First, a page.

This is a great little guitar for not a lot of money. In my opinion, just about everything is overpriced these days, but looked at objectively, it's really hard to find a decent american made guitar in this price range. Thanks to Gibson for making it happen. Tone is absolutely fantastic, playability is more than adequate for an instrument found in this price point. Mine had a bad nut straight out of the box, the high "e" slot was cut too deep, and the string fretted out all the way up the board. I filled the slot and re-cut it though, and aside from that, I haven't had a single problem with the guitar. I for one am a huge fan of single pick-up guitars. Magnets are magnets, and even if you don't have a guitar's neck pick-up turned on, it is still exerting string pull. With nothing but a bridge pick-up, you get overtones, harmonics, and sustain, that are much more musical, and string to string definition that is much more articulate. In my opinion, a single P-90 guitar exibits the quintessential bridge pick-up tone, and this guitar excels at it. As far as tonal differentiation, experimenting with your picking technique and the tone control can unveil myriad tonal possibilities. One cool axe for stage or studio, and with a beginner guitar price tag to boot. Getcha one.
Ok, so here's the deal. It's Les Paul. Period. The feel (minus the weight) is all there. Its a great sounding guitar with tone galore. Hook it up to a Fender Pro Jr or other simple tube amp and you're set. For the guy who gave this guitar crap ratings by saying, " I'd suggest getting something like a PRS instead-more pickups and better action. but a decent guitar I suppose", I suggest you compare a Les Paul custom shop to that PRS. I mean, a $600 LP vs a $3,000 PRS. What are you thinking!
I bought this gouitar to round out my performance rig (which now consists of a Telecaster w/Fishman piezos in the saddles, a Tex-Mex Strat, an Ibanez Artcore w/TV Jones replacement pickups, and the LP Melody Maker). I tend to use it quite a bit during the night, because my band is a power-pop trio backing a lead singer,and the P90 is big-sounding enough to create real fullness, but this may not be the guitar for a "one-guitar" player. That said, it feels like late 50's-early 60's Gibsons, and looks oh so rock-and-roll! (You do need to buy a Les Paul Jr pickguard, though, or it just looks goofy.) I can't think of another guitar available that gives you this much quality and variability for so little money. A great addition to a multi-guitar rig!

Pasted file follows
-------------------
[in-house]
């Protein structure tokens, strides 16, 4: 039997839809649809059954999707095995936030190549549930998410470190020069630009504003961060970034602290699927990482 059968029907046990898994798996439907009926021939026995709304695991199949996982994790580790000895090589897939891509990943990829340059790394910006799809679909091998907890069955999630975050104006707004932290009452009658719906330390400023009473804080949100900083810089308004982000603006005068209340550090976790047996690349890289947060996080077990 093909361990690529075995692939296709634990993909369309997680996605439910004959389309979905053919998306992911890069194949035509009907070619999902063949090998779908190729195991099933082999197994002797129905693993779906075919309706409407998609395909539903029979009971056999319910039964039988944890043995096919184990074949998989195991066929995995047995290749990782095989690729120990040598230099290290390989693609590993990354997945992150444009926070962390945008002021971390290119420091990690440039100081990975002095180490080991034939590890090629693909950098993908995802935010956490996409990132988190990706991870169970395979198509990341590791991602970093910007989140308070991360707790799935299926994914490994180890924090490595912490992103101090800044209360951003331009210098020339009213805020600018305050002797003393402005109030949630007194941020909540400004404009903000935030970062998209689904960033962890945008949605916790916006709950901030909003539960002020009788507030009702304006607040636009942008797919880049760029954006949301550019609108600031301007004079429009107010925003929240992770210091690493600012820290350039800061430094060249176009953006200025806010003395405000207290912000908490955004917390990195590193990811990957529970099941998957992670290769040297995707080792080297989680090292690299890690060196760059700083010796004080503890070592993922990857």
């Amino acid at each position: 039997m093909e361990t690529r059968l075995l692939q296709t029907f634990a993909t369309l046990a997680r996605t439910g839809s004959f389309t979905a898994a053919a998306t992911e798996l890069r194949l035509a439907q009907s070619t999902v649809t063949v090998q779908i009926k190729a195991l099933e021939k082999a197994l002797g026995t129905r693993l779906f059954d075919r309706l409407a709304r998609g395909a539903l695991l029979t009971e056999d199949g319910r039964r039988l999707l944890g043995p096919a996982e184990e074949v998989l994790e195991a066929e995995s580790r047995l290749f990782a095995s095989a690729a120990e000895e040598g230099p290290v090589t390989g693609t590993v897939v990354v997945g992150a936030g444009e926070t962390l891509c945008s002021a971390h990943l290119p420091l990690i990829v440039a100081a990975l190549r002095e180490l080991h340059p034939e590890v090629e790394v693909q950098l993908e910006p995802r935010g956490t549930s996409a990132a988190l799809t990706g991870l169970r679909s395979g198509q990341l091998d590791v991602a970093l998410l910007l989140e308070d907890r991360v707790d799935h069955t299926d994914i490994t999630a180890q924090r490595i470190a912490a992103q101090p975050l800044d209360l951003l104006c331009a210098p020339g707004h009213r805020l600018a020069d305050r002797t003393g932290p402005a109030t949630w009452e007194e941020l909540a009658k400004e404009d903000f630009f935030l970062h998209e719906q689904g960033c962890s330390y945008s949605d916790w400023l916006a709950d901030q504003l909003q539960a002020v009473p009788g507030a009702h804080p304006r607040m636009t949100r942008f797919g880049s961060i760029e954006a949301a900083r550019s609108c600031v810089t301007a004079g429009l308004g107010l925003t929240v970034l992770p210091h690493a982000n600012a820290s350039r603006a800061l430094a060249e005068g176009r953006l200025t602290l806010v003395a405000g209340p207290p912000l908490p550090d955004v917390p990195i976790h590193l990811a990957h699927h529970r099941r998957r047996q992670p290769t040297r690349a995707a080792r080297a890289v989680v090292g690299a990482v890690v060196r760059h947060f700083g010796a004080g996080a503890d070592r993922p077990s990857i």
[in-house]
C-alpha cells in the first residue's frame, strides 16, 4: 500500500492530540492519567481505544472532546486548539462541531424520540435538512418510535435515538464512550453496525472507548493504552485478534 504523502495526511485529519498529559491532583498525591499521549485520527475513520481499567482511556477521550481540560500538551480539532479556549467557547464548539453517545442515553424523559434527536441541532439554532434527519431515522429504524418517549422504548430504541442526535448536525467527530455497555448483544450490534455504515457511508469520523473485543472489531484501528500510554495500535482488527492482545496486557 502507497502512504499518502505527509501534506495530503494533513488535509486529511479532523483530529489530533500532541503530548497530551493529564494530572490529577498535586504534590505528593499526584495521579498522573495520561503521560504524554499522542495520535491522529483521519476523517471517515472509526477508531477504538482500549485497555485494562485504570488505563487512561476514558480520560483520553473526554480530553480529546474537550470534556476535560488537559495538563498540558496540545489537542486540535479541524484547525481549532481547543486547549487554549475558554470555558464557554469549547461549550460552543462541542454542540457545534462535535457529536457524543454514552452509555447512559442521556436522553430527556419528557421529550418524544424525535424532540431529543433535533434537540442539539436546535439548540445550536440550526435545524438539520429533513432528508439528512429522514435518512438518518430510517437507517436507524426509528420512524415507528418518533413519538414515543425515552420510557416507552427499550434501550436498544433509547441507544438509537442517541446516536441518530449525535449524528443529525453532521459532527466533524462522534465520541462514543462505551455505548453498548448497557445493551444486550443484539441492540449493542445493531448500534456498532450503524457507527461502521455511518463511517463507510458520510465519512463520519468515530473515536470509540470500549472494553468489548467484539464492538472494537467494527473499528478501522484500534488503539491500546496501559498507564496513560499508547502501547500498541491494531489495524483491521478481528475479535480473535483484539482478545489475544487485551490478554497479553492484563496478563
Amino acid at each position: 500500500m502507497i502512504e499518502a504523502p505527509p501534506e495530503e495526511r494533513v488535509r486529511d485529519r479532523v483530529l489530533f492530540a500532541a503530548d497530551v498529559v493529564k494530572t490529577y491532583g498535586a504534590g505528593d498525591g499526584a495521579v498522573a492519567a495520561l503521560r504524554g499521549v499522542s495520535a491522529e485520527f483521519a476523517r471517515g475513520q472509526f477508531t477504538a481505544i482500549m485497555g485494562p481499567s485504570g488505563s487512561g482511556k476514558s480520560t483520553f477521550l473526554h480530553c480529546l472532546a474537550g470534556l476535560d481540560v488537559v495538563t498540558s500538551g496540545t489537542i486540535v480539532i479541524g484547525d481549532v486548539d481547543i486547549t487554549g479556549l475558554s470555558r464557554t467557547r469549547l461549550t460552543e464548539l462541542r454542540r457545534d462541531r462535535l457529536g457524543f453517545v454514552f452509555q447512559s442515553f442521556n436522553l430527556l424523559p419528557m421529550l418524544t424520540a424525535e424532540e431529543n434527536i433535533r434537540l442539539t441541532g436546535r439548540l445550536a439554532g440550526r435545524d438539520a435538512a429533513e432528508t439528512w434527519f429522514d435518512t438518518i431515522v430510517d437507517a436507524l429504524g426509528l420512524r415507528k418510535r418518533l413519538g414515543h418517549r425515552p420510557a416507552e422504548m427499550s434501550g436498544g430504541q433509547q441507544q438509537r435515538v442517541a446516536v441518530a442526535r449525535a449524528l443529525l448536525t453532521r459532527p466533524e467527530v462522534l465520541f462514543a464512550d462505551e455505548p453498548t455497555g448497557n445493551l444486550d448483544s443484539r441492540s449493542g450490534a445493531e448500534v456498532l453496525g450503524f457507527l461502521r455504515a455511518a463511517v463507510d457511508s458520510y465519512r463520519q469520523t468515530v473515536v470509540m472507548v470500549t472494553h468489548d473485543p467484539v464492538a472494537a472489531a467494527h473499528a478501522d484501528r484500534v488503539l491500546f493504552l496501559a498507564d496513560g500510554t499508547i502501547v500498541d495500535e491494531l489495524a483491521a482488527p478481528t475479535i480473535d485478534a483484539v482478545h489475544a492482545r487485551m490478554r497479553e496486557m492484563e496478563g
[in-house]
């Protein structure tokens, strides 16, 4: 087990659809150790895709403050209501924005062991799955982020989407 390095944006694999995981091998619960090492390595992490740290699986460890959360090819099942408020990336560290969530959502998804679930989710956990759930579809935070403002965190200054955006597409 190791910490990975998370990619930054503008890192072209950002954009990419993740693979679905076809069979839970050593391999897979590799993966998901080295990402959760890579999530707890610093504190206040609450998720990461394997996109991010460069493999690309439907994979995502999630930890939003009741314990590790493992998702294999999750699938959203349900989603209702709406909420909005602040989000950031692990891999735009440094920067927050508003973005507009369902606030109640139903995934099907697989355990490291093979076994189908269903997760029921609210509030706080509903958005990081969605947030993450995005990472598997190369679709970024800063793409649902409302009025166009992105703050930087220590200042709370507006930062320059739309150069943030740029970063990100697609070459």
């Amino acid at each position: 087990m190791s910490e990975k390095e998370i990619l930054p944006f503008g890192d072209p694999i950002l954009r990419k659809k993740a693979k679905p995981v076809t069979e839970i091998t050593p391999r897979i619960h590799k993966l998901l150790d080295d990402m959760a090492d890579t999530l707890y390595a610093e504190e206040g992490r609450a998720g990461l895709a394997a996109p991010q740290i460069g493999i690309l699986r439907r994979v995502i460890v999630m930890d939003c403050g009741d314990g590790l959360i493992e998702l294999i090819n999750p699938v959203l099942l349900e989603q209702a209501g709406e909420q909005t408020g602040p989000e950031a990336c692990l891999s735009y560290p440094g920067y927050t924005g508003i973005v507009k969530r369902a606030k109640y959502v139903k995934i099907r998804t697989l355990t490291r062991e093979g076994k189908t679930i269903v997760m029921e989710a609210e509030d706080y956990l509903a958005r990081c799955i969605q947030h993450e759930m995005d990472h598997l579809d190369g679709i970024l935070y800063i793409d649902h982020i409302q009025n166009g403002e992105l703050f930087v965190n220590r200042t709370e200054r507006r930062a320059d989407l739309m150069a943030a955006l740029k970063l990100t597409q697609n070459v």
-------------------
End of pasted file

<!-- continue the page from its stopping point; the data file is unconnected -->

I bought this guitar about six months ago with some money that I got from selling my grandfather's nazi medals that he traded cigarettes for while he was in germany after world war 2. I'm only in high school so I really cannot afford to buy nice guitars, but then again I dont really need very nice guitars to play good old punk rock. But about the guitar, I love it, the red color is so frickin awesome, and after you play it a few hours a day for six months straight the neck gets really really fast, I can play this guitar so well and smoothly now, it is amazing. I only wish it had another pickup, but whatever, I can chop a hole in it and screw in a new one, no big deal. but yeah, buy this guitar if you cant spend 1000 dollars on a guitar.
I have this guitar. It is very smooth and ultra-light. It has sweet action and even better tone. Enough fuzz to make you never want any other guitar. Perfect for screamo music or new metal.
I've had mine for about 8 months. I consider it one of the best guitars I've ever owned. It looks a little cheap, almost like something you would make in highschool shop class. The finish on the body looks like rustoleum..but..plug it in, start to play and the thing just oozes mojo. For reference, I've been playing for over twenty five years, my other main guitar is a American made 1952 reissue Fender Telecaster. Anyway, the finish seems to be a turn off for some folks, but after playing it a lot, the neck smooths out real nice. I honestly beleive this thing will age really well. The hardware is fine, the vintage tuners aren't the best money an buy, but they do work. The fretwork and neck is nice.I love the sound of the p90. Believe it or not, just this single pup and tone knob create a lot of variation in sound. I'm leaving this thing completly stock as it's too good to risk screwing with.When it comes to "twang" and "snap" and "ice pick" kind of playing, this guitar will out telecaster a telecaster, only with more sustain. Fingerpicked, raunchy blues (i.e. Lightning Hopkins) stuff shines on this baby as does rockabilly style leads. In some respects, not exactly the most versatile, do everything guitar out there (it won't replace my Tele), but it has a unique enough vibe and sound that makes it a keeper. I currently have narrowed my electrics down to to four, and even after nearly a year of owning it, the Melody Maker still seems to get playe the most. Try one before you buy though, as I think this will be a real "love it or hate it" kind of guitar.